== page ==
Santikos Theatres To Show Tarantino's Latest In Rare 70mm Format
San Antonio, your chance—maybe your once-in-a-lifetime chance—to see a new film in a classic format is coming exclusively to the Santikos Palladium on Christmas Day. For months, filmmaker Quentin Tarantino has been extolling the virtues of shooting his new Western, The Hateful Eight, in Ultra Panavision. The ultra-wide high resolution film format hasn’t been used in five decades, not since Basil Dearden’s Khartoum in 1966.
Tarantino has long been a champion of shooting on film, calling digital projection the “death of cinema” during an interview at the Cannes Film Festival in 2014. The Ultra Panavision process, most famously used for Ben-Hur and It’s a Mad, Mad, Mad, Mad World, uses 65mm film for shooting, and 70mm film for projection. That’s twice the size of the 35mm prints that remained a theater standard for decades until the early 2010s, generally seen as the tipping point for digital projection. Nearly 95% of all movie theaters now use digital projectors.
Only 100 theaters nationwide will be showing The Hateful Eight in its “roadshow” format, using a genuine 70mm projector. Santikos Theatres Marketing Manager Daniel Rodriguez says the company is “excited” to get The Hateful Eight in 70mm. They have trained projectionists on staff who are ready to operate the projector, which is being specially installed at the Palladium theater for the two-week engagement. The film will be shown on the Palladium’s ultra-large AVX screen.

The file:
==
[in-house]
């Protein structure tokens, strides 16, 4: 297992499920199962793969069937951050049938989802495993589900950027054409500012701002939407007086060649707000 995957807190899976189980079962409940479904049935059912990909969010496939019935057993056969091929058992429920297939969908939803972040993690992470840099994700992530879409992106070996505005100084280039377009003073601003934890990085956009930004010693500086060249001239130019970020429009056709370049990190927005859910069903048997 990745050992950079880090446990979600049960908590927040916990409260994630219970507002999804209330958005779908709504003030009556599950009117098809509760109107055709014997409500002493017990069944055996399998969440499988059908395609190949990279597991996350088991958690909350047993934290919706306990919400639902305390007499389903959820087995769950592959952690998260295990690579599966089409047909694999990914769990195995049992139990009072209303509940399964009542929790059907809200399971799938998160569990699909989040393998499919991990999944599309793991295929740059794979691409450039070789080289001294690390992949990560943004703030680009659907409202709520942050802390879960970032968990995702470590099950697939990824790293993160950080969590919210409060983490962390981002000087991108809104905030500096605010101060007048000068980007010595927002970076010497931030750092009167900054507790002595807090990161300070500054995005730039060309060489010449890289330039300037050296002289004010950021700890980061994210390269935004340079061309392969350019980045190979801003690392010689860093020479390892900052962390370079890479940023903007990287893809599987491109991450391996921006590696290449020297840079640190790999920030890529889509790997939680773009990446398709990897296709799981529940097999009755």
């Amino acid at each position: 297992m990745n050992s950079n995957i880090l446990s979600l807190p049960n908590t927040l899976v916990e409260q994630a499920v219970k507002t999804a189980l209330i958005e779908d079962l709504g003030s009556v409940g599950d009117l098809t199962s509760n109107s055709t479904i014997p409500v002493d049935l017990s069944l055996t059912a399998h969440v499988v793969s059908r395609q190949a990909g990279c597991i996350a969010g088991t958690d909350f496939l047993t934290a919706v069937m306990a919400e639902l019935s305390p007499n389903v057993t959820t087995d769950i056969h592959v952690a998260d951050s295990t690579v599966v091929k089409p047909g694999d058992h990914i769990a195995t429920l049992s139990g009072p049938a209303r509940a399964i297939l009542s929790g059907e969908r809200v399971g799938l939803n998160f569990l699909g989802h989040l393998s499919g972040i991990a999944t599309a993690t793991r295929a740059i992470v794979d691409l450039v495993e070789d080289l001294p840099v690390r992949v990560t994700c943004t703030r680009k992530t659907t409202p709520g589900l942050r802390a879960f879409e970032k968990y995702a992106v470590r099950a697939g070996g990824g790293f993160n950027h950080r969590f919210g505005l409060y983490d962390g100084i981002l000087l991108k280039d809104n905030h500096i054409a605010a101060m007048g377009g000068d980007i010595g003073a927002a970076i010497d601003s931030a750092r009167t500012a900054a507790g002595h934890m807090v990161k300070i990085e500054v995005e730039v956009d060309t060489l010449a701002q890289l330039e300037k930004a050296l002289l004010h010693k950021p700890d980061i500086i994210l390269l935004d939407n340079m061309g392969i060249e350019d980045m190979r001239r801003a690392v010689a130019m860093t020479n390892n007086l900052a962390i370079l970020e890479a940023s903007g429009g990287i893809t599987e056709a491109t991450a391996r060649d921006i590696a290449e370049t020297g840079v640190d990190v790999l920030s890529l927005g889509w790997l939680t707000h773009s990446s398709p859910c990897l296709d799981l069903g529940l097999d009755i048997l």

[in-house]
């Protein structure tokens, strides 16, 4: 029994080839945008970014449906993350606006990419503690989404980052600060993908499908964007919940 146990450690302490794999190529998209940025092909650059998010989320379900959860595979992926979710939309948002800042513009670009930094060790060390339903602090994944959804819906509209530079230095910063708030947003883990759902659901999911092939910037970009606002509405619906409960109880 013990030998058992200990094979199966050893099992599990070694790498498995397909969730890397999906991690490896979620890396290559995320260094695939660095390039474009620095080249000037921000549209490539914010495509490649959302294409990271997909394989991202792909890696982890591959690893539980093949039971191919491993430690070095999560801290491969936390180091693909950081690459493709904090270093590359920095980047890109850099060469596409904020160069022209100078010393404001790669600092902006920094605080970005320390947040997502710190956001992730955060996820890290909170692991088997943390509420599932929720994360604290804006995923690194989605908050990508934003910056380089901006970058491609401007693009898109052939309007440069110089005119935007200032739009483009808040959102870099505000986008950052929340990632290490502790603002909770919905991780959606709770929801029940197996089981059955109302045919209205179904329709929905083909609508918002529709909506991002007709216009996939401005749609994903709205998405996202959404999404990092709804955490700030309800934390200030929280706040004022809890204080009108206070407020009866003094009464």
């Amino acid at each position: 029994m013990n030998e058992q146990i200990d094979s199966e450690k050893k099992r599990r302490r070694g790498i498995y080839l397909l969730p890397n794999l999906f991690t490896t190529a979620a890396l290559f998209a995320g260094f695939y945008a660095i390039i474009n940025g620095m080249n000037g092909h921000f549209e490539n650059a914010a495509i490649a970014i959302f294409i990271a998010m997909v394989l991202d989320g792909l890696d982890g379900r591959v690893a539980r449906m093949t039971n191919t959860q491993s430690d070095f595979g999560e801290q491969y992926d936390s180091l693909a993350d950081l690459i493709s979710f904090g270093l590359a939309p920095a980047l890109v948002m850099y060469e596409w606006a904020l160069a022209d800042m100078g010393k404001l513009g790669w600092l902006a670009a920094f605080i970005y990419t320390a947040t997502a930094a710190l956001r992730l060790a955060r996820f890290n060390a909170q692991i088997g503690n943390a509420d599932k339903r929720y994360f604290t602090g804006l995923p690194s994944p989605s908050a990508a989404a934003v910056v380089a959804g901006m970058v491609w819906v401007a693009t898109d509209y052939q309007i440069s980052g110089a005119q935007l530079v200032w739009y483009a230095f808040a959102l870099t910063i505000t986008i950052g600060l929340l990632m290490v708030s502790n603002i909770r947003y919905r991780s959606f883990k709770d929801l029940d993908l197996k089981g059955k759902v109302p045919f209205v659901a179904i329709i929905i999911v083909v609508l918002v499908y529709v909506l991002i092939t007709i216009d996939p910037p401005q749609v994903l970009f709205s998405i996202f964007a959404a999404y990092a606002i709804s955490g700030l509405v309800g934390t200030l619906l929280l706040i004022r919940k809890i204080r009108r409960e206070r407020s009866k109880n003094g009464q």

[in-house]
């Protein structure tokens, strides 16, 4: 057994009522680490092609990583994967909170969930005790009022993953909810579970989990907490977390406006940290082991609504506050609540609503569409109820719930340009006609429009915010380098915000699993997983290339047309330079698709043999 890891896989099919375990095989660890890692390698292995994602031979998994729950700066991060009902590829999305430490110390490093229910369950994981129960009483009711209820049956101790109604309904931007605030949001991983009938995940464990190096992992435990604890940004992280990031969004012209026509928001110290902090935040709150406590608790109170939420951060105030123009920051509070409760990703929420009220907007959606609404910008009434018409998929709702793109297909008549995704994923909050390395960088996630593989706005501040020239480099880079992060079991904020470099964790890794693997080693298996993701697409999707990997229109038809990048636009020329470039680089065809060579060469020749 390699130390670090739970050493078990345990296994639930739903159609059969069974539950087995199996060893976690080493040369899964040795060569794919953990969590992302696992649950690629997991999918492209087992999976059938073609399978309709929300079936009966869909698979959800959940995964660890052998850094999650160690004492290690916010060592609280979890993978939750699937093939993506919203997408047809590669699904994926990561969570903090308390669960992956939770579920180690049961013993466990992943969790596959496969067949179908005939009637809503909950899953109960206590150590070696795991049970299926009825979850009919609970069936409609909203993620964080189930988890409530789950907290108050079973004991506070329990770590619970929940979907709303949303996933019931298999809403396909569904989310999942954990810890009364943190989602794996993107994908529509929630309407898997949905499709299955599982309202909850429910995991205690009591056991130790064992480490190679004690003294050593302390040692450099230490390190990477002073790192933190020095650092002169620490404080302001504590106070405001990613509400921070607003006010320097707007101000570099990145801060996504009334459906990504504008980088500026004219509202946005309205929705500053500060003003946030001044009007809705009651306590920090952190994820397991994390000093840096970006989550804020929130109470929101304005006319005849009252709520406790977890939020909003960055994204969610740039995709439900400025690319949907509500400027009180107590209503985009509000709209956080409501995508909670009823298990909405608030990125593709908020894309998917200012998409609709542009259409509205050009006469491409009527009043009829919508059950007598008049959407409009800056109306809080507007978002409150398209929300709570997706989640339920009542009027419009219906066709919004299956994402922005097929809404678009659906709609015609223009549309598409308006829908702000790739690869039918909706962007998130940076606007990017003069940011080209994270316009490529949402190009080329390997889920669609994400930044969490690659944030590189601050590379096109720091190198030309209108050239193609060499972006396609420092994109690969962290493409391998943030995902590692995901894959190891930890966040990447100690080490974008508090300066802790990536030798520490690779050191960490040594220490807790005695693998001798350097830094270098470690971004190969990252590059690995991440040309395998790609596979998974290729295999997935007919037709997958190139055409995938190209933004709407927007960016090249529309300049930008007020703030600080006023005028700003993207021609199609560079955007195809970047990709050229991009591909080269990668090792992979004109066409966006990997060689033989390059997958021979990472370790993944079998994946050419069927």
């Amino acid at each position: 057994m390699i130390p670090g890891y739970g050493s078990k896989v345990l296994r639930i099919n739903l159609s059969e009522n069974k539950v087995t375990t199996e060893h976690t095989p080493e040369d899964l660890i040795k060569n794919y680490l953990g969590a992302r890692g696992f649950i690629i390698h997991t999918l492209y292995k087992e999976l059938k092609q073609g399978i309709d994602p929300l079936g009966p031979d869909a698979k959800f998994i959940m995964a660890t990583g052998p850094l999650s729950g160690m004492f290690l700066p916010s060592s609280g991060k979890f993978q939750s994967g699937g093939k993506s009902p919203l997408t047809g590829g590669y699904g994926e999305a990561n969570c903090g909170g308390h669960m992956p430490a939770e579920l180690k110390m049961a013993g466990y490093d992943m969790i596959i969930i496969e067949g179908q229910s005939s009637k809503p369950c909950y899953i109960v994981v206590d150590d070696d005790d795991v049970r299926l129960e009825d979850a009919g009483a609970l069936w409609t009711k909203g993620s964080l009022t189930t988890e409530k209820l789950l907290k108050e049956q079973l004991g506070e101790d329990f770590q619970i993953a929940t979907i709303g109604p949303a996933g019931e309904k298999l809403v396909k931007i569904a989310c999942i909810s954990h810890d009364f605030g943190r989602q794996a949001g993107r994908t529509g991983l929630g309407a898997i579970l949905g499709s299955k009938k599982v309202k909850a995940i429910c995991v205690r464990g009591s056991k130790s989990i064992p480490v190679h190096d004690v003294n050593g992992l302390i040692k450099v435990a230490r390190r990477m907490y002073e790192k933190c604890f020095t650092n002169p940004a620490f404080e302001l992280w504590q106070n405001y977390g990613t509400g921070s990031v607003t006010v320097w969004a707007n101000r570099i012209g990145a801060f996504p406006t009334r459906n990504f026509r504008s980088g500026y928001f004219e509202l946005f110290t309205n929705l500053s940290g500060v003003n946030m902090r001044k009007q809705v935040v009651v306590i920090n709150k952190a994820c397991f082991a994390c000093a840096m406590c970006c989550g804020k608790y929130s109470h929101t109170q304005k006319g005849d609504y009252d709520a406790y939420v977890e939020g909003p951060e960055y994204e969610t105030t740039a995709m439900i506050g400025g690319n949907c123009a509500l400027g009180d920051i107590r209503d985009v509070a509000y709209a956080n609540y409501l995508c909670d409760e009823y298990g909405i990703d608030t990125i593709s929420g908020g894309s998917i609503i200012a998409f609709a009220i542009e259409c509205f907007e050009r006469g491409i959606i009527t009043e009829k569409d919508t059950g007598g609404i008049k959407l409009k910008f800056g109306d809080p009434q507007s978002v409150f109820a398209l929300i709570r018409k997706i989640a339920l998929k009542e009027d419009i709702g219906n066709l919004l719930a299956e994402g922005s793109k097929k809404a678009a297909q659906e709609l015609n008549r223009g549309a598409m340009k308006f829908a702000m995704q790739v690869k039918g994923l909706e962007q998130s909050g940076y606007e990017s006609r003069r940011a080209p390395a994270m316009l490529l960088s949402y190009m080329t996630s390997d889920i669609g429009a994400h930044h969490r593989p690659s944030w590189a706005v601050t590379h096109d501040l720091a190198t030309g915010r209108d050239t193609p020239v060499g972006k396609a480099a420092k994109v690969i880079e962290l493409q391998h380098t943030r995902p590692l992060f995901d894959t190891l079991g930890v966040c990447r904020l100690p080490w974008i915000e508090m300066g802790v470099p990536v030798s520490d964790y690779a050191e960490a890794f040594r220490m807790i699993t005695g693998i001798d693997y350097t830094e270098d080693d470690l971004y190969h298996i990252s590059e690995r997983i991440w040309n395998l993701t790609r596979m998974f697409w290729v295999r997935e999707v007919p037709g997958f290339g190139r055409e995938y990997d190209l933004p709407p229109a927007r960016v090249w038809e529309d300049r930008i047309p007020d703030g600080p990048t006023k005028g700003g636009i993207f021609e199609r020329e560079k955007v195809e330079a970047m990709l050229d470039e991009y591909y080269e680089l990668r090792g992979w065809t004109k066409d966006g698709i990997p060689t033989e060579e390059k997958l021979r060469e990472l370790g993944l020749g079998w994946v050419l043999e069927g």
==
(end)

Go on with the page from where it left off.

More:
“There’s no way we would have been able to do it justice on a smaller screen,” Rodriguez says enthusiastically, adding that this special engagement is all about the “experience” of seeing Tarantino’s latest in a classic format.
What will audiences see when they watch The Hateful Eight in Ultra Panavision? Tarantino’s cinematographer, Robert Richardson, says the colors “scream” in the high resolution format. The print also comes complete with an overture, intermission, and extra footage that won’t be seen in the general release. And though Tarantino hopes the movie will spark a revival of the format, this might be one of your last—or perhaps only—chances to see a genuine 70mm film in your lifetime, at least in South Texas.